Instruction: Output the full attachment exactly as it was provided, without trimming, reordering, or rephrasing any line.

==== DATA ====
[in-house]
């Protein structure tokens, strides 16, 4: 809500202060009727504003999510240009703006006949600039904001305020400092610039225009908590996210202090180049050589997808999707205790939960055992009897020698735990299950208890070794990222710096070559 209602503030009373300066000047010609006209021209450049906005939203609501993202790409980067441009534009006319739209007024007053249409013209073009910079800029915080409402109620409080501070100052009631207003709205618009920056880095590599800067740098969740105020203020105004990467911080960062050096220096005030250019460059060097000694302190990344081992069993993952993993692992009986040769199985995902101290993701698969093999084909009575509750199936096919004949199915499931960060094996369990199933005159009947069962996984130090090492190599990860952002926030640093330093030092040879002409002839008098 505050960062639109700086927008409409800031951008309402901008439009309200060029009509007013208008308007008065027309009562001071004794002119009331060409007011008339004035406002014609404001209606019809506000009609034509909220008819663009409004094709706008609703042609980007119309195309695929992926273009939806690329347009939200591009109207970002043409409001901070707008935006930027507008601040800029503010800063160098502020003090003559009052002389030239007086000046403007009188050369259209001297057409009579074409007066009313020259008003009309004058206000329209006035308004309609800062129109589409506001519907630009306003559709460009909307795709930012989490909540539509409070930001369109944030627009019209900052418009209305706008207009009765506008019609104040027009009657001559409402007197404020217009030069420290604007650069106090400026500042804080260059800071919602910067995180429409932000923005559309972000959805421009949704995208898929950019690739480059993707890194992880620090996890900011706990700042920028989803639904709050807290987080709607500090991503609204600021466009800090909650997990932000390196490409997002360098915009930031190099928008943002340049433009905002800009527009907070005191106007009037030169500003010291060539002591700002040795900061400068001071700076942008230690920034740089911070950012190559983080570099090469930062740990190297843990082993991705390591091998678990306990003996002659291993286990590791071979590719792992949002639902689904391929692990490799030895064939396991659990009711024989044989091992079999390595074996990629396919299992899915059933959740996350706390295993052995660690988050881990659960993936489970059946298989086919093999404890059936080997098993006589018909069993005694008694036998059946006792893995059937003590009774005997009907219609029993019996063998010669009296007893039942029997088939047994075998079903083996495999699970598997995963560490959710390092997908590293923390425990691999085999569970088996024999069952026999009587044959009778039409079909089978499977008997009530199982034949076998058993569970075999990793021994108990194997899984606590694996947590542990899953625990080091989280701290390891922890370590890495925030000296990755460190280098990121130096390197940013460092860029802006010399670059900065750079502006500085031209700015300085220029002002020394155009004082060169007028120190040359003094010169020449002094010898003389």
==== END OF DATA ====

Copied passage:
[in-house]
């Protein structure tokens, strides 16, 4: 809500202060009727504003999510240009703006006949600039904001305020400092610039225009908590996210202090180049050589997808999707205790939960055992009897020698735990299950208890070794990222710096070559 209602503030009373300066000047010609006209021209450049906005939203609501993202790409980067441009534009006319739209007024007053249409013209073009910079800029915080409402109620409080501070100052009631207003709205618009920056880095590599800067740098969740105020203020105004990467911080960062050096220096005030250019460059060097000694302190990344081992069993993952993993692992009986040769199985995902101290993701698969093999084909009575509750199936096919004949199915499931960060094996369990199933005159009947069962996984130090090492190599990860952002926030640093330093030092040879002409002839008098 505050960062639109700086927008409409800031951008309402901008439009309200060029009509007013208008308007008065027309009562001071004794002119009331060409007011008339004035406002014609404001209606019809506000009609034509909220008819663009409004094709706008609703042609980007119309195309695929992926273009939806690329347009939200591009109207970002043409409001901070707008935006930027507008601040800029503010800063160098502020003090003559009052002389030239007086000046403007009188050369259209001297057409009579074409007066009313020259008003009309004058206000329209006035308004309609800062129109589409506001519907630009306003559709460009909307795709930012989490909540539509409070930001369109944030627009019209900052418009209305706008207009009765506008019609104040027009009657001559409402007197404020217009030069420290604007650069106090400026500042804080260059800071919602910067995180429409932000923005559309972000959805421009949704995208898929950019690739480059993707890194992880620090996890900011706990700042920028989803639904709050807290987080709607500090991503609204600021466009800090909650997990932000390196490409997002360098915009930031190099928008943002340049433009905002800009527009907070005191106007009037030169500003010291060539002591700002040795900061400068001071700076942008230690920034740089911070950012190559983080570099090469930062740990190297843990082993991705390591091998678990306990003996002659291993286990590791071979590719792992949002639902689904391929692990490799030895064939396991659990009711024989044989091992079999390595074996990629396919299992899915059933959740996350706390295993052995660690988050881990659960993936489970059946298989086919093999404890059936080997098993006589018909069993005694008694036998059946006792893995059937003590009774005997009907219609029993019996063998010669009296007893039942029997088939047994075998079903083996495999699970598997995963560490959710390092997908590293923390425990691999085999569970088996024999069952026999009587044959009778039409079909089978499977008997009530199982034949076998058993569970075999990793021994108990194997899984606590694996947590542990899953625990080091989280701290390891922890370590890495925030000296990755460190280098990121130096390197940013460092860029802006010399670059900065750079502006500085031209700015300085220029002002020394155009004082060169007028120190040359003094010169020449002094010898003389």